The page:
A recent book titled Traffic studies a problem you may experience if you take a trip by car during this season. I certainly have experienced it, and I hate it when it happens.
You’re driving on a beautiful four-lane highway. Life is good. Then you see a road sign that reads like this: “Left lane closed. Merge right.” If you’re not an overly aggressive driver who doesn’t mind road rage, you are a faced with a big decision. Do you get in the right lane now and then watch cars whiz past you, putting you farther behind? Or do you get in the left lane and pass a few more cars that have already merged right? What if you keep passing cars until you realize the traffic in the right lane has stacked up so tightly that there’s no space left for your car unless you engage in demolition derby tactics? What if you then repent, looking mournfully into the faces of the other drivers for one kind soul who will let you in even though you have done a grievous wrong and you know it?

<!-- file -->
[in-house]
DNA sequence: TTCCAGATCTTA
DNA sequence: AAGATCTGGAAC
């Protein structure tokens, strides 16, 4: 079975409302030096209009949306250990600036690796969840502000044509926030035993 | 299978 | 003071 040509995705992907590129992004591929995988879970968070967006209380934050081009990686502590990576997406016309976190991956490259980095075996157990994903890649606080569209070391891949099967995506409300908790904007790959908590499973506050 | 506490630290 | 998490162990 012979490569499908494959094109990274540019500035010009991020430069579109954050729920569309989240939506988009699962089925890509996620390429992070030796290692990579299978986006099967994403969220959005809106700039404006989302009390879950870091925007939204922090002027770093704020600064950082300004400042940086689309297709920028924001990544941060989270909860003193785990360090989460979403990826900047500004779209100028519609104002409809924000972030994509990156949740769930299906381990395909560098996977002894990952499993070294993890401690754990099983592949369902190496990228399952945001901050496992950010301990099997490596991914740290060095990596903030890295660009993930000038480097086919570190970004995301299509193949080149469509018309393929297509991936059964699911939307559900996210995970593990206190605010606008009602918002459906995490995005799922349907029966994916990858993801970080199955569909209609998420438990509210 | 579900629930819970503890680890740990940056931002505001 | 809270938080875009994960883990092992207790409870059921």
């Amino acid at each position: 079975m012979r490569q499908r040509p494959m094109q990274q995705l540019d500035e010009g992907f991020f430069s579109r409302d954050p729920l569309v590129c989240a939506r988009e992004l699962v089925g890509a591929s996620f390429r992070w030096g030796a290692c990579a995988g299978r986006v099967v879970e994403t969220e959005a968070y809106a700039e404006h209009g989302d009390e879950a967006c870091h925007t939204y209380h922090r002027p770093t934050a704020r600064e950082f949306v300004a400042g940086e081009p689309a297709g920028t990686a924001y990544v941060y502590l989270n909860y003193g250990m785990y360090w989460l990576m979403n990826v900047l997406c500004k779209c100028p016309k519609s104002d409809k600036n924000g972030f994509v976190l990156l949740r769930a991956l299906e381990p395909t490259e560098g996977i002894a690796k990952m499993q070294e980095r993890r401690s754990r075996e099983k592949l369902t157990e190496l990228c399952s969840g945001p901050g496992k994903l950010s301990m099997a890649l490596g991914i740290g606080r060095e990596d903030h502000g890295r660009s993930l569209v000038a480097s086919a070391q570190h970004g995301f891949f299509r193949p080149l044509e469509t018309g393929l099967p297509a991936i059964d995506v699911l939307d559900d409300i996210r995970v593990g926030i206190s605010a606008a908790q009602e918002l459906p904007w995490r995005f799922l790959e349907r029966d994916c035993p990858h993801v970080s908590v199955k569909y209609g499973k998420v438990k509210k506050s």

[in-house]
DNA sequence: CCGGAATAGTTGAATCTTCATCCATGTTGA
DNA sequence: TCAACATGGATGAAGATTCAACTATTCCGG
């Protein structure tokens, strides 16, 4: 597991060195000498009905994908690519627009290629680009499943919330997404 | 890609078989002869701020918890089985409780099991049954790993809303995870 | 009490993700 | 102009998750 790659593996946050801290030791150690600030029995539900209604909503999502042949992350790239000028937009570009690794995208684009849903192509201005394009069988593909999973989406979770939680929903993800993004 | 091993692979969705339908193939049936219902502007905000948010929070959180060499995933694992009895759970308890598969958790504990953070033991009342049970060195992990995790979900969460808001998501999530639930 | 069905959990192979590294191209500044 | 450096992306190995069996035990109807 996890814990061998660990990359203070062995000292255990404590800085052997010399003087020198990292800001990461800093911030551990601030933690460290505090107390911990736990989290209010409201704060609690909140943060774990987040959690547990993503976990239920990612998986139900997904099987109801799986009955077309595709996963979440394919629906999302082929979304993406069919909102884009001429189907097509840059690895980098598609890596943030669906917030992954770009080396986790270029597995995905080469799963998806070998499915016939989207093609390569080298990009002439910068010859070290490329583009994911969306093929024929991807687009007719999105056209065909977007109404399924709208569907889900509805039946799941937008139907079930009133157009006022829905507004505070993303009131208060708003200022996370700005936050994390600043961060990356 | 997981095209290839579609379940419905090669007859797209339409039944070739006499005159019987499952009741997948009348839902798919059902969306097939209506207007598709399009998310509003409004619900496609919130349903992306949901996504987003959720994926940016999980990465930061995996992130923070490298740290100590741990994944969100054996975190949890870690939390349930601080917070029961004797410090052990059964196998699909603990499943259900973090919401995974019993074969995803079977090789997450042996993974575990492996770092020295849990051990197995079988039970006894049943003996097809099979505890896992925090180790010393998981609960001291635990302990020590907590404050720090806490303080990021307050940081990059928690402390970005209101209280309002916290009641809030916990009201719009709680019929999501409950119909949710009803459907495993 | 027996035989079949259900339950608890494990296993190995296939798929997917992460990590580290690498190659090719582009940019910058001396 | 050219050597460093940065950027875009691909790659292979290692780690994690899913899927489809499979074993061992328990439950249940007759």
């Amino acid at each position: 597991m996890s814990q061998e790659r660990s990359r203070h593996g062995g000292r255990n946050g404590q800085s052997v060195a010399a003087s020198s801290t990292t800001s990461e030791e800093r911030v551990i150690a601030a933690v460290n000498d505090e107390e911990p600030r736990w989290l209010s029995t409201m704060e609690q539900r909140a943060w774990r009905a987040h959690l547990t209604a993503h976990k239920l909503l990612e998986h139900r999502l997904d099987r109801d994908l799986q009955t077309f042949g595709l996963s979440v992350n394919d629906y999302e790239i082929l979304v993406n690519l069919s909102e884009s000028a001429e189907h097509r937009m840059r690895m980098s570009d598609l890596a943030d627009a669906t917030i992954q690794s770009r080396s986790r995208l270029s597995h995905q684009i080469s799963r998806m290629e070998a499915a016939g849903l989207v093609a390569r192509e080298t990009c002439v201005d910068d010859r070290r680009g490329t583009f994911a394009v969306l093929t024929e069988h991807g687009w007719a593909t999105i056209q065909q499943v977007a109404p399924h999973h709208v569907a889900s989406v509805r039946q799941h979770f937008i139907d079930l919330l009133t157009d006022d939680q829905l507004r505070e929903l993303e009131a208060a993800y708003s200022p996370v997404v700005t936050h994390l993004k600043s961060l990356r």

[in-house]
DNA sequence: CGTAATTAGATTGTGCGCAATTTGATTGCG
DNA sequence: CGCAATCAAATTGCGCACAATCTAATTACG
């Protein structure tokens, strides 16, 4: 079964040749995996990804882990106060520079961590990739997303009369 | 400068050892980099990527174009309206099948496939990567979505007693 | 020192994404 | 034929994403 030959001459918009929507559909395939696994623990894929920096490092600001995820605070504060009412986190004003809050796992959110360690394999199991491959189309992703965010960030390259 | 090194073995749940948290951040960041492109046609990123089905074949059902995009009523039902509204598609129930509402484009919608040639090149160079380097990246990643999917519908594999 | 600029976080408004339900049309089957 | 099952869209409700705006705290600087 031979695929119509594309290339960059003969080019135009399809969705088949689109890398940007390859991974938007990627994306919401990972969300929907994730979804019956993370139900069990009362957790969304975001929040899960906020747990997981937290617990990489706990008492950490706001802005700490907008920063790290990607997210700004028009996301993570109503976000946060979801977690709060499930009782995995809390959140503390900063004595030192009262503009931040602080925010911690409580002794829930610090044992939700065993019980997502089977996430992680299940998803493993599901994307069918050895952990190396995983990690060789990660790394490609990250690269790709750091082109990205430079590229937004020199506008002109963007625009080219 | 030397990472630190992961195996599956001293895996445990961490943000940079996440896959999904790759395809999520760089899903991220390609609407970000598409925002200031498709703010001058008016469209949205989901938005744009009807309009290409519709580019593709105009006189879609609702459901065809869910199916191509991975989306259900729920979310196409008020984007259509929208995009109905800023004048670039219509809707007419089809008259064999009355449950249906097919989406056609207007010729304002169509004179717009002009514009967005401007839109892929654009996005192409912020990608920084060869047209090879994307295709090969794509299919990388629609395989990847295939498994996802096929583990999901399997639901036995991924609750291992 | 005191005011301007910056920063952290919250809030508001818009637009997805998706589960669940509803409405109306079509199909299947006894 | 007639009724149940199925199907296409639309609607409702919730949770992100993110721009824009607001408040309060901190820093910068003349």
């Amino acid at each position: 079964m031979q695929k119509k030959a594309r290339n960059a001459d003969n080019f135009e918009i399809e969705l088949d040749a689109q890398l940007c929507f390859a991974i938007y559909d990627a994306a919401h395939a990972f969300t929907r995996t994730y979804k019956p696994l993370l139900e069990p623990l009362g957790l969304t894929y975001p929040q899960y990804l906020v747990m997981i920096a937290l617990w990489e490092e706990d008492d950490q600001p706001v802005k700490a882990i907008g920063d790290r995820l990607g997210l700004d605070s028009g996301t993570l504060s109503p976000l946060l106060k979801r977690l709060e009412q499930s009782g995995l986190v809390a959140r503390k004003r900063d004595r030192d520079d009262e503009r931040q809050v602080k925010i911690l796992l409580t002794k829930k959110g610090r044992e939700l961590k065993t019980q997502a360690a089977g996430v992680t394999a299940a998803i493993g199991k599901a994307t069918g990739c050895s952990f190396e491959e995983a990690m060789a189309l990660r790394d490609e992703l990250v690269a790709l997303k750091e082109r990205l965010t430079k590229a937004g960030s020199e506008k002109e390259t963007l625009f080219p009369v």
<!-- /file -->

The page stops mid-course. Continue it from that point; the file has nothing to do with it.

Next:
At that point, what you need is grace.
Paul speaks of grace in an infinitely deeper sense in this Scripture text. As you read it, notice how often the word “grace” appears, and if not the word itself, the idea. The whole passage is about God’s grace, with the emphasis on how God had graciously blessed the Corinthian Christians.
The season of Advent and Christmas is a season of grace, beginning with “the grace of God that has been given you in Christ Jesus” (1 Corinthians 1:4, nrsv). We truly experience and celebrate this season only by the grace of God.
God’s grace—who needs it? Only anyone who has gone astray from God’s purposes and needs help coming home to God. That’s all of us. The good news of this season is that God’s grace is readily available. Let us open ourselves to God’s grace that God so graciously offers.
Lord, we thank you for your grace, grace that is revealed so clearly in the gift of your Son.